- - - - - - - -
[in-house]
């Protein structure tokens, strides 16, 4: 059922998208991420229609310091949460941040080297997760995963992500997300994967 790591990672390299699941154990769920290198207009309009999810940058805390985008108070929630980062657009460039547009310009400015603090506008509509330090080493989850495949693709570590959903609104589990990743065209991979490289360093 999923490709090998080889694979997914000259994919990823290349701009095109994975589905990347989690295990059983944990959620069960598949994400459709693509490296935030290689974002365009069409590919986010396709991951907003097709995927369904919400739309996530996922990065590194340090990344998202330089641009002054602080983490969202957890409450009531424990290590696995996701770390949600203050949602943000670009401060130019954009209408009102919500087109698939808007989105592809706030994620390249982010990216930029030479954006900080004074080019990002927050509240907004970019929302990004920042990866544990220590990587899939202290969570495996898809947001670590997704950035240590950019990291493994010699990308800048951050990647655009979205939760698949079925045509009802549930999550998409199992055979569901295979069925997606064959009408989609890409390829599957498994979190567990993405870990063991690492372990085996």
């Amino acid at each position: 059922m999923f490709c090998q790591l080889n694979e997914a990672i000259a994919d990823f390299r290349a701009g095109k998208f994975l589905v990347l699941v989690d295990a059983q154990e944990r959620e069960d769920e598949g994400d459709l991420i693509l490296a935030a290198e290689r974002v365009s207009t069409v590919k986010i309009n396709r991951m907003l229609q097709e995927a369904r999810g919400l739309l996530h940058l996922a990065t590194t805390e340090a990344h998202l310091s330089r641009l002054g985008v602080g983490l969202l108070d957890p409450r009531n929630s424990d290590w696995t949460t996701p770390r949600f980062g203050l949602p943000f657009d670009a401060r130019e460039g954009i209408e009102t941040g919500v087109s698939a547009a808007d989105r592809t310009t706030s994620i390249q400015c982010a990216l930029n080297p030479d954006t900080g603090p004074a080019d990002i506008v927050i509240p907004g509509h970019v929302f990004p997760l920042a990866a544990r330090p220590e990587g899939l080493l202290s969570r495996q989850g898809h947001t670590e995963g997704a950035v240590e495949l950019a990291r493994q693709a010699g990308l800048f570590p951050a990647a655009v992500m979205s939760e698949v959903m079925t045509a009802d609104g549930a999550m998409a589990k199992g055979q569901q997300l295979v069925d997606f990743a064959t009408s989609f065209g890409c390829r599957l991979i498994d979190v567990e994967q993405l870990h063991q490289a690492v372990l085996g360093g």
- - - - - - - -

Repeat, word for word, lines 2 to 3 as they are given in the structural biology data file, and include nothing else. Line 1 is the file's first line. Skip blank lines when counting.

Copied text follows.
């Protein structure tokens, strides 16, 4: 059922998208991420229609310091949460941040080297997760995963992500997300994967 790591990672390299699941154990769920290198207009309009999810940058805390985008108070929630980062657009460039547009310009400015603090506008509509330090080493989850495949693709570590959903609104589990990743065209991979490289360093 999923490709090998080889694979997914000259994919990823290349701009095109994975589905990347989690295990059983944990959620069960598949994400459709693509490296935030290689974002365009069409590919986010396709991951907003097709995927369904919400739309996530996922990065590194340090990344998202330089641009002054602080983490969202957890409450009531424990290590696995996701770390949600203050949602943000670009401060130019954009209408009102919500087109698939808007989105592809706030994620390249982010990216930029030479954006900080004074080019990002927050509240907004970019929302990004920042990866544990220590990587899939202290969570495996898809947001670590997704950035240590950019990291493994010699990308800048951050990647655009979205939760698949079925045509009802549930999550998409199992055979569901295979069925997606064959009408989609890409390829599957498994979190567990993405870990063991690492372990085996």
């Amino acid at each position: 059922m999923f490709c090998q790591l080889n694979e997914a990672i000259a994919d990823f390299r290349a701009g095109k998208f994975l589905v990347l699941v989690d295990a059983q154990e944990r959620e069960d769920e598949g994400d459709l991420i693509l490296a935030a290198e290689r974002v365009s207009t069409v590919k986010i309009n396709r991951m907003l229609q097709e995927a369904r999810g919400l739309l996530h940058l996922a990065t590194t805390e340090a990344h998202l310091s330089r641009l002054g985008v602080g983490l969202l108070d957890p409450r009531n929630s424990d290590w696995t949460t996701p770390r949600f980062g203050l949602p943000f657009d670009a401060r130019e460039g954009i209408e009102t941040g919500v087109s698939a547009a808007d989105r592809t310009t706030s994620i390249q400015c982010a990216l930029n080297p030479d954006t900080g603090p004074a080019d990002i506008v927050i509240p907004g509509h970019v929302f990004p997760l920042a990866a544990r330090p220590e990587g899939l080493l202290s969570r495996q989850g898809h947001t670590e995963g997704a950035v240590e495949l950019a990291r493994q693709a010699g990308l800048f570590p951050a990647a655009v992500m979205s939760e698949v959903m079925t045509a009802d609104g549930a999550m998409a589990k199992g055979q569901q997300l295979v069925d997606f990743a064959t009408s989609f065209g890409c390829r599957l991979i498994d979190v567990e994967q993405l870990h063991q490289a690492v372990l085996g360093g």